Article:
Moreover, for those concerned about getting it right in a true scientific sense, reason is applied to any unusual or unconventional experience which they may have. This is somewhat similar to the old medieval theological view that “reason follows revelation” but it differs in that reason is not used to forcibly make revelation conform to Biblical passages or orthodox teachings.³

James Randi Foundation offices, Fort Lauderdal...

James Randi Foundation offices, Fort Lauderdale, Florida, USA (Photo credit: Wikipedia)

In the above quotation Randi also says he would have to “produce evidence” to say that no God exists. Essentially, he is applying the same criteria for atheism as he does for religious and paranormal belief.

However, for many a deep, possibly mystical relationship with God is a personal matter that may extend outward to others in subtle ways. It does not have to be publicly verifiable to be real.

By way of analogy, if person “X” has a secret relationship with another person “Y,” others not in that particular relationship, whom we’ll call group “Z,” may be unaware of the connection between “X” and “Y.” But that does not mean that the relationship between “X” and “Y” does not exist. Those who are in that relationship know very well that it exists. Furthermore, that secret relationship may have effects on “Z” without “Z” even knowing it.

¹ http://web.randi.org/

² https://en.wikipedia.org/wiki/James_Randi

³ In today’s world the idea of revelation does not necessarily fit with ancient scriptures or official religious teachings. Many have revelations that challenge traditional scripture and teachings. Also, revelation may be subtle and ongoing in the forms of grace, insight and intuition. But it seems that if one does not use reason to analyze any kind of revelation, great or small, they run the risk of making mistakes or, at the extreme, become insane persons. Evelyn Underhill recognized this as far back as 1911.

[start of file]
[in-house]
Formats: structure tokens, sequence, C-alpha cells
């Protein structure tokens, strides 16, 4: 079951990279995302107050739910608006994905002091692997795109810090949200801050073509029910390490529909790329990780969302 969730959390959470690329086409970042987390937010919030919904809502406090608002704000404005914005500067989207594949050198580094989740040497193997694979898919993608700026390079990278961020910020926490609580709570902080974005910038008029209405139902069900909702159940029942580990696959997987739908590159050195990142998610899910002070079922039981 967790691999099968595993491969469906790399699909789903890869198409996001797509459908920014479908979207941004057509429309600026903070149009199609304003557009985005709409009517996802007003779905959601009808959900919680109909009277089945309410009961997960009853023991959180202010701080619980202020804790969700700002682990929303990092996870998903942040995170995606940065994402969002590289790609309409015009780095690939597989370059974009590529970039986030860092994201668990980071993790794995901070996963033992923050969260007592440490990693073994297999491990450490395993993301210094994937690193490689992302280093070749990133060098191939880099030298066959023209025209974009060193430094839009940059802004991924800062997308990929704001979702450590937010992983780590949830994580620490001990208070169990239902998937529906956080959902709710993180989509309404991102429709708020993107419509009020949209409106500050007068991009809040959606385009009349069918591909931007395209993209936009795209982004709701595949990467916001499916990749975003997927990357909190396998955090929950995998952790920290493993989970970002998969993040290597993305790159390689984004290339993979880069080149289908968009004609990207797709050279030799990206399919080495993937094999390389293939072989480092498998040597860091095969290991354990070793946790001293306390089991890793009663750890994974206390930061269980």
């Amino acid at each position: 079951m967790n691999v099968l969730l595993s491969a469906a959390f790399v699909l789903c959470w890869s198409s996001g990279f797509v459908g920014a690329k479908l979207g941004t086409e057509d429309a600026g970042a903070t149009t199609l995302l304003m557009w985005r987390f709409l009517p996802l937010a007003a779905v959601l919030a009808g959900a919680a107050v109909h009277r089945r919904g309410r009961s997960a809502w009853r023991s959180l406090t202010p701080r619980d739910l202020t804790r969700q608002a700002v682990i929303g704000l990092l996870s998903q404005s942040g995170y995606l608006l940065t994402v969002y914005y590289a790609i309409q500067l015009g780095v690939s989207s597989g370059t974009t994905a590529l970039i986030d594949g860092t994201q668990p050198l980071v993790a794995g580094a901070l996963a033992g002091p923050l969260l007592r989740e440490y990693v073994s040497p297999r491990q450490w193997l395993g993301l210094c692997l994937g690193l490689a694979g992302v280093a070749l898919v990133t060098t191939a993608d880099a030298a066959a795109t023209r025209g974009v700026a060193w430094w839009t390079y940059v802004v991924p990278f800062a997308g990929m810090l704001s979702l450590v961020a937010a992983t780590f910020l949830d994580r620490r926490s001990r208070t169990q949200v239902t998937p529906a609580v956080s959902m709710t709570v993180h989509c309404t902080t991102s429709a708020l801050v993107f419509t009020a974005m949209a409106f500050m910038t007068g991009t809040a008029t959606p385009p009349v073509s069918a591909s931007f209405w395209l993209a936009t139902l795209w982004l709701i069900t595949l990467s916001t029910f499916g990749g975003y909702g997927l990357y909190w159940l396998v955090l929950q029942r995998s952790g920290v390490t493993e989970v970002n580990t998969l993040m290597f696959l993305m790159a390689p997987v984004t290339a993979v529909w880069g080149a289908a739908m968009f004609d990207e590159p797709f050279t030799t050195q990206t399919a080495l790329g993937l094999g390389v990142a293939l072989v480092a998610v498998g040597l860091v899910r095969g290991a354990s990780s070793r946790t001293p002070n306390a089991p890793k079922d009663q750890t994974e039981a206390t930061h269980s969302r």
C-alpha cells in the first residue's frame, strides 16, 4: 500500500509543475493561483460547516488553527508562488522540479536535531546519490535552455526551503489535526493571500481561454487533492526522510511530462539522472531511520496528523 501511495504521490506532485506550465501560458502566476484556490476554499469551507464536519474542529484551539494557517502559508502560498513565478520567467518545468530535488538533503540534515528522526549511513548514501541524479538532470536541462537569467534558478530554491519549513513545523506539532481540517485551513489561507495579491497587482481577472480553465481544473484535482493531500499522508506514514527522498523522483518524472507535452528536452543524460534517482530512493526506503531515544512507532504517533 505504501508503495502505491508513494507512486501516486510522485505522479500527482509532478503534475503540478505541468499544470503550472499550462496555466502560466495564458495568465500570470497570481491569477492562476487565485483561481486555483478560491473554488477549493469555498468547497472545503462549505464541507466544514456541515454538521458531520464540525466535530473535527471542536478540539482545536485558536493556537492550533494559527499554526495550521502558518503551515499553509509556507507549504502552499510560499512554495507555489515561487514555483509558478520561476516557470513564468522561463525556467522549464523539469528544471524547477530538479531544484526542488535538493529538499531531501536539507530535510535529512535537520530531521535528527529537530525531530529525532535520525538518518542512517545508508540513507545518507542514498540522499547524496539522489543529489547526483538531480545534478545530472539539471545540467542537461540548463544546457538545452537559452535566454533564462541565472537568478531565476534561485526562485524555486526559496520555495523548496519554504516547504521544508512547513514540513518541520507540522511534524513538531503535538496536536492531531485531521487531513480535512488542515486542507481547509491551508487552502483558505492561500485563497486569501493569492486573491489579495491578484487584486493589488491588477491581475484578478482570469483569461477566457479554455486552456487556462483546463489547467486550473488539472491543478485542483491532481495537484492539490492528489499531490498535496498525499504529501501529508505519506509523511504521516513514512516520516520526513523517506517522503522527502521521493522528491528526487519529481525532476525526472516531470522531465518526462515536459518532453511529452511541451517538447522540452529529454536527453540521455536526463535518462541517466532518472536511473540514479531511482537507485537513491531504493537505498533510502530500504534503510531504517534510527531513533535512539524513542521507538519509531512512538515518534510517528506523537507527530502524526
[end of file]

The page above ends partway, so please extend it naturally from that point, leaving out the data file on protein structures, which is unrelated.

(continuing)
Related » Psychokinesis, Seer


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Carl Edward Sagan – An astronomer who had the right stuff

Carl Edward Sagan (1934-1996), best known as Carl Sagan, was an American astronomer and media figure.

Русский: Карл Саган у модели спускаемого аппар...

Carl Sagan with a model of the Viking lander (Photo: Wikipedia)

His interest in science began at a young age. Getting his first public library card at age 5, he spent considerable time asking the librarian questions and reading up on topics that his family and friends were not so enthusiastic about.

The young Carl got bored at public school because it wasn’t challenging enough. But his family didn’t have the means to send him to a private school for gifted kids.

Nevertheless, Sagan went on to do great things as an adult. He published hundreds of scientific articles, served as an advisor to NASA, and wrote books and hosted a TV series, Cosmos, that popularized science and particularly the idea that we are not alone in the universe.